All the musicians who worked on the classic album in 1968 have since died. The drummer, Mabuza, was the first to go, in 1969. The bassist, Magwaza, died in 2000, and the pianist, Pillay, in 2003. Mankunku was the last to go, in October 2009.
Remarkably, in the course of their careers as musicians, they all seem to have managed to resist the urge to take the escape route and join their colleagues in exile even though they were all faced with the option at one point or another. Their decisions to remain in apartheid South Africa had untenable consequences, including structural limits curbing their potential career growth and the fate of a life lived as  second-class citizens in the land of their birth.

Mankunku’s younger brother Thulisile Ngozi often talks about how Mankunku was invited to come to the United States, first by legendary pianist, composer and band leader Duke Ellington, and then by leading pianists Herbie Hancock and Chick Corea. Mankunku invariably declined the offers. He felt he wanted to remain in apartheid South Africa with his people. This is where his music needed to be heard the most.

The limitations implied by his decision to stay are best exemplified by the controversy surrounding the financial proceeds of his band’s groundbreaking work. Although Yakhal’inkmo became one of the best-selling jazz albums of all time in South Africa, the musicians who made it did not make much money from it. Mankunku, for instance, was denied substantial rights to publishing and died generally impoverished.

The barriers placed on the lives of these musicians by the coincidence of geography and racist politics was fundamental. Although Mabuza would play music until he died just months after co- creating the masterpiece, Mankunku and the rest of the band would find it more difficult to keep playing music. They would all, at different times, give it up and find their way back to it. This was partly because of the difficulties faced by black musicians and black people in general during apartheid. And many still feel the structural realities of those conditions have yet to change even after the legal abolition of racial discrimination.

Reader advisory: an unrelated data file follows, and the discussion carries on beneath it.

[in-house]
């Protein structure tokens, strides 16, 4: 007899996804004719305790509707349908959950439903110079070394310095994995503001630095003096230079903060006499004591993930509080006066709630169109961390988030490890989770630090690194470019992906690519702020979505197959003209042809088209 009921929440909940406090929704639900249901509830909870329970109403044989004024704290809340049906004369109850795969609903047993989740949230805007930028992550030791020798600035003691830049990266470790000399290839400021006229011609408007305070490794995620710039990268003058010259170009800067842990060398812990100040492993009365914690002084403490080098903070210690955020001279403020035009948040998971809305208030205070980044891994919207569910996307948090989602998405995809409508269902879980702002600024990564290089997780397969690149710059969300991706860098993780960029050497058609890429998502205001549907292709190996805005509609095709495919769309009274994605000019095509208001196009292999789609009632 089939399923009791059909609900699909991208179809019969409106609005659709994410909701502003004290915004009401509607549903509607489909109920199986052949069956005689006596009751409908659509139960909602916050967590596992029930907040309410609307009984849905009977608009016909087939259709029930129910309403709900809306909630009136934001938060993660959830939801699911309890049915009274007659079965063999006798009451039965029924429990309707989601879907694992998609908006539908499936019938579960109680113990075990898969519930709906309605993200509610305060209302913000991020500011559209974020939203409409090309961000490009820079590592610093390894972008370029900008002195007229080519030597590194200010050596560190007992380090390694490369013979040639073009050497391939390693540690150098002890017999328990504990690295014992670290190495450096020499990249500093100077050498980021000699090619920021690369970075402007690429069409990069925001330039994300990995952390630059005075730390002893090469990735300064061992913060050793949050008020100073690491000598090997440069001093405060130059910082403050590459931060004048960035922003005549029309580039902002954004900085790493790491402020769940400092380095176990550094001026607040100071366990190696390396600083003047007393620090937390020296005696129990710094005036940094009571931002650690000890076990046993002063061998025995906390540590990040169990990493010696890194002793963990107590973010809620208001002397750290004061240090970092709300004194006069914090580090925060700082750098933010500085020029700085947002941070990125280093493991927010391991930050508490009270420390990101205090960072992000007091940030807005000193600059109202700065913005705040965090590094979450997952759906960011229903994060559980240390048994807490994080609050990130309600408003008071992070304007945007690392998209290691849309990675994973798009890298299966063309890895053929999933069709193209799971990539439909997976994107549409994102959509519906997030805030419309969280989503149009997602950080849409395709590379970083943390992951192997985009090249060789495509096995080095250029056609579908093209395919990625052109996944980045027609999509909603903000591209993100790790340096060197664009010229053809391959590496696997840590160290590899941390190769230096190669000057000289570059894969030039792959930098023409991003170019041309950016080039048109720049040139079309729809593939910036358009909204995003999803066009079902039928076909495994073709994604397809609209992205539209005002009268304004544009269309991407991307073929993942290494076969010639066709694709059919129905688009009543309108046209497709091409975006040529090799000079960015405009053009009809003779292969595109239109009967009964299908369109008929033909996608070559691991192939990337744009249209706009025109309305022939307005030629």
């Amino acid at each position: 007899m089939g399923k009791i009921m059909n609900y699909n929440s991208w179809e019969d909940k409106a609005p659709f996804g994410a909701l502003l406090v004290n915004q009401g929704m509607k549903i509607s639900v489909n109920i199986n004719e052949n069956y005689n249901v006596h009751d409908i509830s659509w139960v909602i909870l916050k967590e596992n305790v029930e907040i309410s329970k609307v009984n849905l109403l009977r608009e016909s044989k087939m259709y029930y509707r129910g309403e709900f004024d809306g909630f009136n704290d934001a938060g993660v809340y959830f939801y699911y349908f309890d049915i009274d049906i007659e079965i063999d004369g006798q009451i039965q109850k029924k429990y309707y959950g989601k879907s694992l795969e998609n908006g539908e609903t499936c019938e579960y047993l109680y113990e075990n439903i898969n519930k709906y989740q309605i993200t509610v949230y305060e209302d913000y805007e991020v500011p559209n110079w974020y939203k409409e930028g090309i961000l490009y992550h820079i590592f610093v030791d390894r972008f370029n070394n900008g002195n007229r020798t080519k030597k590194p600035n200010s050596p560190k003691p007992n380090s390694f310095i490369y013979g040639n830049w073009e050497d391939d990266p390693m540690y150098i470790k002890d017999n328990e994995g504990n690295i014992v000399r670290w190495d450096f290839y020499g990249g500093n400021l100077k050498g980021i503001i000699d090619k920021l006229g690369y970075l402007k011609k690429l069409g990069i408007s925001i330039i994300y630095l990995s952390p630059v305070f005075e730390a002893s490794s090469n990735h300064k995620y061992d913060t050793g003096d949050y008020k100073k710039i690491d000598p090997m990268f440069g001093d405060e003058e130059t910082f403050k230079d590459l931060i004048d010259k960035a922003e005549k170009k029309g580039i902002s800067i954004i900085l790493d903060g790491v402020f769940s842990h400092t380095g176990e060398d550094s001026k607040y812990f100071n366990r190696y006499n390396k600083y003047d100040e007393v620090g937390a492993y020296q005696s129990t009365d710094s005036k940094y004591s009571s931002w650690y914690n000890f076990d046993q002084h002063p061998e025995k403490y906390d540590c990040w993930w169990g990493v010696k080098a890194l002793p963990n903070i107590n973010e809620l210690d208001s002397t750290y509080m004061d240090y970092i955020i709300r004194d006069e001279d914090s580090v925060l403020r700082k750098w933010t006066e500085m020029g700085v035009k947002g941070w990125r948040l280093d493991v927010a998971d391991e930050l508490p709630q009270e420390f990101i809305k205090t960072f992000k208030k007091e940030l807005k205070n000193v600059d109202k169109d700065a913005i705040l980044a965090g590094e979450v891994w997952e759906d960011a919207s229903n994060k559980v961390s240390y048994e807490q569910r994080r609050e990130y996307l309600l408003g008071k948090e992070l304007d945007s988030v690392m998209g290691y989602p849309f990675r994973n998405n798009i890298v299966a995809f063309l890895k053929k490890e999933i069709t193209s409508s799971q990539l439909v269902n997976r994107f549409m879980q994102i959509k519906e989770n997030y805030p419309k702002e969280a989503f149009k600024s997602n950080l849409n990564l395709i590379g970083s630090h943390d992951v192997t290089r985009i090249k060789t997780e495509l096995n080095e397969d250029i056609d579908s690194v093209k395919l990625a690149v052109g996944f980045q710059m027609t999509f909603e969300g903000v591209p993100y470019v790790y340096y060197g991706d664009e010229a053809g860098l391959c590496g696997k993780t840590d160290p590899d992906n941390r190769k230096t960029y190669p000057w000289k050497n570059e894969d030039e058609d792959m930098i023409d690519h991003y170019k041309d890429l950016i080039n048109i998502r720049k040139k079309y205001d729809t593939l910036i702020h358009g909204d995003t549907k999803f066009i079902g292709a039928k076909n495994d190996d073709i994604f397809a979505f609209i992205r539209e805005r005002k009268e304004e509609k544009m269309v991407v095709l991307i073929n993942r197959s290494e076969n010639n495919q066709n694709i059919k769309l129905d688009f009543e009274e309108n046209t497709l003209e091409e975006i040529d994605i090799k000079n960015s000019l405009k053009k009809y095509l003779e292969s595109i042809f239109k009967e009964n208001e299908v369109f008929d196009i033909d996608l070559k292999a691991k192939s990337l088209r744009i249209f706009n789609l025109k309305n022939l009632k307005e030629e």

This book is an attempt to come to terms with the work these musicians created together during the winter of 1968. It is an attempt to monumentalise  a monumental artwork. As music is only as meaningful as how, where and when it is heard, this book cannot escape being about the memory of Yakhal’inkomo in the life of its listeners, especially this one. Yakhal’inkomo: Portrait of a Jazz Classic uses everything from my childhood memories of living with the record, critical theory, philosophy, prose, poetry and photography to form a literary picture of the life and meaning of the historic recording.

This is not a scientific autopsy of a dead artefact. This is a creative portrait of a living, memorable musical cultural object. There might exist a criticism that suggests that analytic precision does not allow for such a flight of fancy, such romance. I offer Fred Moten’s answer to the same challenge, that “I [too] remain under the impression, and devoted to the impression, that analytic precision is, in fact, [itself] a function of such fancy”.

This portrait of a jazz classic is built around four main sections: Locating Revelation, which explores the facts, myths and elements that make up Mankunku’s classic record; Locating the Man, a contextual biographical sketch of the musician through whom the song was revealed; Locating Time, an attempt to account for that historic moment in 1968 as central to the forces that shaped Yakhal’inkmo; and Locating Witness, which tries to study the reaches of Mankunku’s masterpiece and its legacy as it inspired others to recreate it.

It may be important to emphasise that this is not a biography of Mankunku, although the details of his life are used to give context to the work he created. It is not a history of South African jazz either. It is an exploration of one record among many that constitute that history. This is my creative attempt to construct a literary picture of a classic jazz record. It is not unlike a painter’s efforts to capture his impressions of a colossal figure on canvas. The engagement is centrally subjective and deliberately commemorative. My process is guided by a conscious avoidance of being too technical in musical terms, or too highbrow in philosophical speak, or even too exacting in historical terms. I do, however, rely on all these techniques to form a usable picture of my subject.

The first step in the process has been learning to see and work with the silences that dog all attempts to memorialise the historic work. All the men who worked on the album are no longer available for comment, so the writing happens against the backdrop of their fundamental absence. Then there are the fading memories of friends and families, which produce a silence born of a kind of refusal to remember the pain they braved during the often troubled lives of the departed players. But it is also by mining this silence that we learn to appreciate the sound. Now and then, it offers up a usable echo, a cry. Yakhal’inkomo!

A Soweto launch of the book will take place at the Eyethu Gallery , corner Machaba Dr & Kinini St, Mofolo,  at 630pm on 29 April 2016.